BBC presenter reshuffle

Cameron Carter casts his eye over the BBC's football presenters

With no summer tournament as a distraction the new season has been a long wait for all of us. Even so, it is still irritating of Gary Lineker to preface each Match of the Day with a promise of “enthralling” games and “high drama”, as if a significant amount of those watching were still debating whether to commit to the whole programme. Match of the Day is one of the few commodities left, along with milk and weapons-grade uranium, that does not require a hard sell. Lineker is dangerously close these days to resembling the kind of schoolboy no one ever liked until his parents invited all the neighbourhood kids to his birthday party with a bouncy castle (symbolically, Lineker’s 1986 World Cup goals) and a chocolate fountain (the 1990 World Cup goals). This makes the boy popular for a while, but not, as he mistakenly believes, forever. In other words, we’re not actually winking back at you, Gary.

In a cabinet reshuffle, Manish Bhasin has been appointed to The Football League Show, which follows Match of the Day on Saturday night, while new boy Dan Walker takes over at the helm of Football Focus. There seem to be a lot of Dan Walker types presenting on TV at the moment: young, personable men who have no discernible specialist ability other than a spot of patter and the strong suggestion that they are good at card tricks.

Nothing wrong with Dan of course, he can close a conversation and begin a new subject more seamlessly than Manish, who relied very heavily on a slow “Okaaay” and the turn to camera. More wince-inducing was our new friend’s attempts to be matey with his colleagues on Focus. When he addressed Lee Dixon and Mark Lawrenson as “boys”, one could sense the suppressed distaste of the older men. Calling Jonathan Pearce “JP” and John Motson “Motty” so early in the relationship was also gauche at the very least. Surely, as someone new to the tribal group, Walker should not be entitled to call Pearce by his nickname until they have made a kill together. Or perhaps every new presenter of Football Focus is warned that calling him Jonathan would cause him to weep on camera for a lost past life.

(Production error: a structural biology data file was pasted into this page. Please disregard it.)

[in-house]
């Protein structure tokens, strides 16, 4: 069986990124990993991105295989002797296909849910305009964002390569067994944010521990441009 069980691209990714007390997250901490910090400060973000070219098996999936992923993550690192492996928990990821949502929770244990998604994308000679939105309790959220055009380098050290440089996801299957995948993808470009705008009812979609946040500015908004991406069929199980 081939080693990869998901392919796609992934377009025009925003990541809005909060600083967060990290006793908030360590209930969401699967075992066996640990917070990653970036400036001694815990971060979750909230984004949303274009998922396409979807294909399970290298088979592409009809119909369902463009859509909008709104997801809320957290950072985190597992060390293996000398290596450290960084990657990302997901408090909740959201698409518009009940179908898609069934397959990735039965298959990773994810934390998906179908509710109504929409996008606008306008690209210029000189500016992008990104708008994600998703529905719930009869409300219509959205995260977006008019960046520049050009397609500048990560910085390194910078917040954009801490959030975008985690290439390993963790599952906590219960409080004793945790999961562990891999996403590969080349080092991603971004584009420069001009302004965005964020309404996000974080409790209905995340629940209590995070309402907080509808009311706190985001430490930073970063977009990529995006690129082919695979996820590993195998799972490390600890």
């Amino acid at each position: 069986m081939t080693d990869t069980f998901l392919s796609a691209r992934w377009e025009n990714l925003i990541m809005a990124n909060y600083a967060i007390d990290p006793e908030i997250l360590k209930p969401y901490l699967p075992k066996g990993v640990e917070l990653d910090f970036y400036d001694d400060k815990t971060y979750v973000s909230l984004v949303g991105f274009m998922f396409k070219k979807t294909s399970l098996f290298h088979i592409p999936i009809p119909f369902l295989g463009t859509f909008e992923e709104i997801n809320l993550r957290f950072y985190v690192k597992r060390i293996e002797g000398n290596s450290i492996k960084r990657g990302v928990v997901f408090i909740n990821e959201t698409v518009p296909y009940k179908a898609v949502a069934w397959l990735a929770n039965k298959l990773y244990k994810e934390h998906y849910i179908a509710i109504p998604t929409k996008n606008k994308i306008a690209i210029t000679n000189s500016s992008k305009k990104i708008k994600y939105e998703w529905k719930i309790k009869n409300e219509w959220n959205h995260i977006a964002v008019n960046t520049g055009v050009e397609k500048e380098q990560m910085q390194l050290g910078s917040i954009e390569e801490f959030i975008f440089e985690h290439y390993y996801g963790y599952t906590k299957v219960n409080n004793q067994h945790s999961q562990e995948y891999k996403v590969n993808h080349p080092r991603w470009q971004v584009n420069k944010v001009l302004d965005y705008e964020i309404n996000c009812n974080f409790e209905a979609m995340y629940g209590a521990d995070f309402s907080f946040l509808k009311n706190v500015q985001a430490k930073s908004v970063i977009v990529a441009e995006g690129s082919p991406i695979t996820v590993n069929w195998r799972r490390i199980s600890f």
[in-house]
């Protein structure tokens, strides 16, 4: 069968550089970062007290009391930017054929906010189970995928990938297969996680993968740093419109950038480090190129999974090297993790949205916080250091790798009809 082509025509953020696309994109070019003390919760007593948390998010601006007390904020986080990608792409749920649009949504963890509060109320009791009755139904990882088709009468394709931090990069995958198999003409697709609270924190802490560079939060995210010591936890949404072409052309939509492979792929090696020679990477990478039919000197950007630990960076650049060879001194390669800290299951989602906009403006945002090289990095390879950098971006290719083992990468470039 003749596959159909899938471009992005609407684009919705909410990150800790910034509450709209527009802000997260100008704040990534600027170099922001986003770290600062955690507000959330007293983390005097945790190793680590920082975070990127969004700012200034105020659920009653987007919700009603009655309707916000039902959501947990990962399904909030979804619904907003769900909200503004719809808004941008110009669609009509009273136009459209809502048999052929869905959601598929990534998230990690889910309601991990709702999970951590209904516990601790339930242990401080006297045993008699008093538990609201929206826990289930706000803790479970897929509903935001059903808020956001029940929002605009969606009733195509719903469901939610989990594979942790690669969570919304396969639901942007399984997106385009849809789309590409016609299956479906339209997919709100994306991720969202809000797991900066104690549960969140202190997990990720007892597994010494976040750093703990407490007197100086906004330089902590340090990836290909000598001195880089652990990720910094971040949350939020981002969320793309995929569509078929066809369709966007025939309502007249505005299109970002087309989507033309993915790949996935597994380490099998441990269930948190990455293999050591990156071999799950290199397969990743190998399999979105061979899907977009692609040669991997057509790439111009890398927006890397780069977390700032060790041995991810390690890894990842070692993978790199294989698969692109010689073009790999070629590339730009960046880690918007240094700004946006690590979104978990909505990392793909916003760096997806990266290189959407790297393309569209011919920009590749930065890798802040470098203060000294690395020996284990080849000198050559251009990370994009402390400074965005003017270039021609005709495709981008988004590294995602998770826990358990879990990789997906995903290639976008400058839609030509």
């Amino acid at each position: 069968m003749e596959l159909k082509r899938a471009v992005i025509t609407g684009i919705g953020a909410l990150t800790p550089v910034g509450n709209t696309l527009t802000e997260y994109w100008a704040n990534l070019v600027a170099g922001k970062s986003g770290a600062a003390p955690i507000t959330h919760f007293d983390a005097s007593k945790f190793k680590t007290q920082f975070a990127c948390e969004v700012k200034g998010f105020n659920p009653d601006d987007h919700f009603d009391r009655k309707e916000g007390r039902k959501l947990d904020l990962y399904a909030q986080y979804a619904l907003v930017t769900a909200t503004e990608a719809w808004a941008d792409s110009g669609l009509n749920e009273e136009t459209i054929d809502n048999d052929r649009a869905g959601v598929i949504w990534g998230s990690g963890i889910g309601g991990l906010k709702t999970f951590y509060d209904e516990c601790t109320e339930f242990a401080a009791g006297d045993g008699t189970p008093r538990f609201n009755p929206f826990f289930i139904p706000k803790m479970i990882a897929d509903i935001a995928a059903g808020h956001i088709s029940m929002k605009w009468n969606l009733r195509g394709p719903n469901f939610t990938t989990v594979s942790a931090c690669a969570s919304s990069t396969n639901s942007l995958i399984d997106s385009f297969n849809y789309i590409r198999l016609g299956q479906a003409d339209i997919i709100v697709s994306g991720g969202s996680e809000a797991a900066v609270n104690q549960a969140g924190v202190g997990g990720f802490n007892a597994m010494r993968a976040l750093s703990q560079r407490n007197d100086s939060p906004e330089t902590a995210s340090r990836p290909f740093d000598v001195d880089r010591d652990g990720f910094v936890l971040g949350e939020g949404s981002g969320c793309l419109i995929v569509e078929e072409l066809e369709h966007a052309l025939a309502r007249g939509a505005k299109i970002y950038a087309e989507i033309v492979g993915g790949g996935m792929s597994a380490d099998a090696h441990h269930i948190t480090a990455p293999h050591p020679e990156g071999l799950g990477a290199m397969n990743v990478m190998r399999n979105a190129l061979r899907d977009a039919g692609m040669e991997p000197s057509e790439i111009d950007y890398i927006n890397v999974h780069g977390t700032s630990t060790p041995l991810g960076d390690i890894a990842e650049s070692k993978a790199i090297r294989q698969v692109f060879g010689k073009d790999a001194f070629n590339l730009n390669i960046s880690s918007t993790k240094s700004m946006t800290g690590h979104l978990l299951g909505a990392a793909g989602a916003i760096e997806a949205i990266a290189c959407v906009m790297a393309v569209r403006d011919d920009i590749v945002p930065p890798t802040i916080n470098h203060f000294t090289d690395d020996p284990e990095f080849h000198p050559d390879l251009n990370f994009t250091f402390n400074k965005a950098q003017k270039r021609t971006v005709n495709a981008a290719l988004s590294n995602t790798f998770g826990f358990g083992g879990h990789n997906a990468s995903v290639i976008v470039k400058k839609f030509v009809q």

Much later the same day, Walker’s predecessor finds himself in a disused police station with Steve Claridge, Jacqui Oatley and a handful of chaps in shirtsleeves who stare wordlessly at a bank of monitors to no explained effect. There is an overpowering sense, when the camera catches him frowning in concentration at Claridge’s analysis of Peterborough’s back four, that Bhasin is doing community service for a crime he did not commit. But the programme rattles along well enough and he does appear to stay awake right to the end. For some reason, the BBC has decided that the Premier League should be presented as a cosy, privileged place, while coverage of the lower leagues should reflect austerity and an honest sense of community. While Lineker and chums sit in a well lit, tastefully appointed studio, Bhasin’s lot are made to inhabit a chill, twilight world, a place where they are the only few left awake and a backdrop made to look like a graffitied brick wall keeps things extra real.

Sky Sports, of course, is very real. Sky are using their own 12-year-old slogan, “Football, we know how you feel about it, because we feel the same”, in their new marketing campaign. And if you feel that football began in 1992, should be played at a time that suits a profit-making television company and consists of four teams ploughing through an uninspiring fixture list until they come upon each other on a Super Sunday, then, yes, Sky really does know how you feel about the game. Many fans will possibly reflect, as they race back home late Monday night from an away fixture on the other side of the country, that it doesn’t matter so much how tired they feel at work tomorrow, because the Sky corporation knows how they feel.

On a slightly different subject, the blood-red dress with plunging neckline Gabby Logan wore on Match of the Day 2 signals a woman with one thing on her mind and that is not Liverpool’s slow start to the season. Lee Dixon and Martin Keown are perhaps too literal and plodding of character to be influenced by an item of clothing but one wonders if, when they got home that night, they were uncharacteristically suggestive with their wives for reasons they themselves could not explain. If Gary Lineker is going to continue selling us Match of the Day as thrilling and dramatic, perhaps he should take a tip from Gabby and dress for it a bit more.

From WSC 272 October 2009